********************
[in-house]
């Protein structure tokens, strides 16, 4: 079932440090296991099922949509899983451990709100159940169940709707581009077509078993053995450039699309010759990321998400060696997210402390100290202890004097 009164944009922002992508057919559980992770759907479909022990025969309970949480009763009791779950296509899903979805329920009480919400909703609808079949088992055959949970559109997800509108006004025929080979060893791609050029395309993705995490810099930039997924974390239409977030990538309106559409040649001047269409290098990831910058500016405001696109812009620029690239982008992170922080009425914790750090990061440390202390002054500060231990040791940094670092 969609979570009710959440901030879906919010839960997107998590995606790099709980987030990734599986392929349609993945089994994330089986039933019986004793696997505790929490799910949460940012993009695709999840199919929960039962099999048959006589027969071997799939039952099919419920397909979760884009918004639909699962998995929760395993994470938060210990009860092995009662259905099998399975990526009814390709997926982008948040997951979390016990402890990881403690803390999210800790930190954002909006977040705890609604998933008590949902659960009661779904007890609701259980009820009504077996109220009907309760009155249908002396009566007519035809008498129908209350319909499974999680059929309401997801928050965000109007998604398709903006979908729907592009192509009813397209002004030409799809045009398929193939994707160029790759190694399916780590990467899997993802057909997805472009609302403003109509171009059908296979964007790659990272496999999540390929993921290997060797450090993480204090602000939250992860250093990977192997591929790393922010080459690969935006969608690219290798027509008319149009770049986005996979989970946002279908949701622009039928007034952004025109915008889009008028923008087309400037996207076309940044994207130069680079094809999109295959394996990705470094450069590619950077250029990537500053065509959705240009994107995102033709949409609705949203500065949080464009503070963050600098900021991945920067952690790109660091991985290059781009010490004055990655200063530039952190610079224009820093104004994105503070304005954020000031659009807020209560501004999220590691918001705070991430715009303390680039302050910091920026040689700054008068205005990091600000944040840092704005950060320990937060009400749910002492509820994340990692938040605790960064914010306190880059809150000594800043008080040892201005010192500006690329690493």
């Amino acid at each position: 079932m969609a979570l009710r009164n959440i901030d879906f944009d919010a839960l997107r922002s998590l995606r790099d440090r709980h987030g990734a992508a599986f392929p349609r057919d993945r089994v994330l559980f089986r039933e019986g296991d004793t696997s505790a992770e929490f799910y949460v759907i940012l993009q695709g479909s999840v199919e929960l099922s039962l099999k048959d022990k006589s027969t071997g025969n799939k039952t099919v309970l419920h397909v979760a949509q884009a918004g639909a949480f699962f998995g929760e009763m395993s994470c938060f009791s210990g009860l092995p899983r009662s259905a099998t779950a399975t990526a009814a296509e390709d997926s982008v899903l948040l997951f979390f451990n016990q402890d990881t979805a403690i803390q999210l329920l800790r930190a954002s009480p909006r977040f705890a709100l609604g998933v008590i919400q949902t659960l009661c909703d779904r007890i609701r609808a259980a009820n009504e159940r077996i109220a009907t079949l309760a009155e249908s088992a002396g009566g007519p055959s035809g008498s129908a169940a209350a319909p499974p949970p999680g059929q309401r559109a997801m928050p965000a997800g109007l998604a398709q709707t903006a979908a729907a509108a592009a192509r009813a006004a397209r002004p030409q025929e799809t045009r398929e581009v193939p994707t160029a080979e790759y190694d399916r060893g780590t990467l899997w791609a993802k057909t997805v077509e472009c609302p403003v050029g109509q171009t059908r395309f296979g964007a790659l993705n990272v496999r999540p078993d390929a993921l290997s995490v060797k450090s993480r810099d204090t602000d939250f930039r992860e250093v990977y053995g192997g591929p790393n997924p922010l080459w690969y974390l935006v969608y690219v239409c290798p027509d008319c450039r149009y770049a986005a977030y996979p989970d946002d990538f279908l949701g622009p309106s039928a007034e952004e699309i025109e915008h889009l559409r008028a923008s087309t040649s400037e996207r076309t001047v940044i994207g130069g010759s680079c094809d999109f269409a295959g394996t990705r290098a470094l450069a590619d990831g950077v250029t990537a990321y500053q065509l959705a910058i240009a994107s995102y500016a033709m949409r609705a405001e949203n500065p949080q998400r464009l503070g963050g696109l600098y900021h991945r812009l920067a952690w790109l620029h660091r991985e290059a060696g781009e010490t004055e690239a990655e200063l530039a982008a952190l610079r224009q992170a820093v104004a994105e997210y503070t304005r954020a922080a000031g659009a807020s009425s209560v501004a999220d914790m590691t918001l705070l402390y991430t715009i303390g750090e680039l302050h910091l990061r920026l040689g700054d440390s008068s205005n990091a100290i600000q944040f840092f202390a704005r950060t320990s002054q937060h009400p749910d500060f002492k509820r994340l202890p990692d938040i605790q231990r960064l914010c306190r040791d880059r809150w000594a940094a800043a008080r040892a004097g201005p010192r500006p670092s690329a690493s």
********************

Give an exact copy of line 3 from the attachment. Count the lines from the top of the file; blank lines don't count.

């Amino acid at each position: 079932m969609a979570l009710r009164n959440i901030d879906f944009d919010a839960l997107r922002s998590l995606r790099d440090r709980h987030g990734a992508a599986f392929p349609r057919d993945r089994v994330l559980f089986r039933e019986g296991d004793t696997s505790a992770e929490f799910y949460v759907i940012l993009q695709g479909s999840v199919e929960l099922s039962l099999k048959d022990k006589s027969t071997g025969n799939k039952t099919v309970l419920h397909v979760a949509q884009a918004g639909a949480f699962f998995g929760e009763m395993s994470c938060f009791s210990g009860l092995p899983r009662s259905a099998t779950a399975t990526a009814a296509e390709d997926s982008v899903l948040l997951f979390f451990n016990q402890d990881t979805a403690i803390q999210l329920l800790r930190a954002s009480p909006r977040f705890a709100l609604g998933v008590i919400q949902t659960l009661c909703d779904r007890i609701r609808a259980a009820n009504e159940r077996i109220a009907t079949l309760a009155e249908s088992a002396g009566g007519p055959s035809g008498s129908a169940a209350a319909p499974p949970p999680g059929q309401r559109a997801m928050p965000a997800g109007l998604a398709q709707t903006a979908a729907a509108a592009a192509r009813a006004a397209r002004p030409q025929e799809t045009r398929e581009v193939p994707t160029a080979e790759y190694d399916r060893g780590t990467l899997w791609a993802k057909t997805v077509e472009c609302p403003v050029g109509q171009t059908r395309f296979g964007a790659l993705n990272v496999r999540p078993d390929a993921l290997s995490v060797k450090s993480r810099d204090t602000d939250f930039r992860e250093v990977y053995g192997g591929p790393n997924p922010l080459w690969y974390l935006v969608y690219v239409c290798p027509d008319c450039r149009y770049a986005a977030y996979p989970d946002d990538f279908l949701g622009p309106s039928a007034e952004e699309i025109e915008h889009l559409r008028a923008s087309t040649s400037e996207r076309t001047v940044i994207g130069g010759s680079c094809d999109f269409a295959g394996t990705r290098a470094l450069a590619d990831g950077v250029t990537a990321y500053q065509l959705a910058i240009a994107s995102y500016a033709m949409r609705a405001e949203n500065p949080q998400r464009l503070g963050g696109l600098y900021h991945r812009l920067a952690w790109l620029h660091r991985e290059a060696g781009e010490t004055e690239a990655e200063l530039a982008a952190l610079r224009q992170a820093v104004a994105e997210y503070t304005r954020a922080a000031g659009a807020s009425s209560v501004a999220d914790m590691t918001l705070l402390y991430t715009i303390g750090e680039l302050h910091l990061r920026l040689g700054d440390s008068s205005n990091a100290i600000q944040f840092f202390a704005r950060t320990s002054q937060h009400p749910d500060f002492k509820r994340l202890p990692d938040i605790q231990r960064l914010c306190r040791d880059r809150w000594a940094a800043a008080r040892a004097g201005p010192r500006p670092s690329a690493s």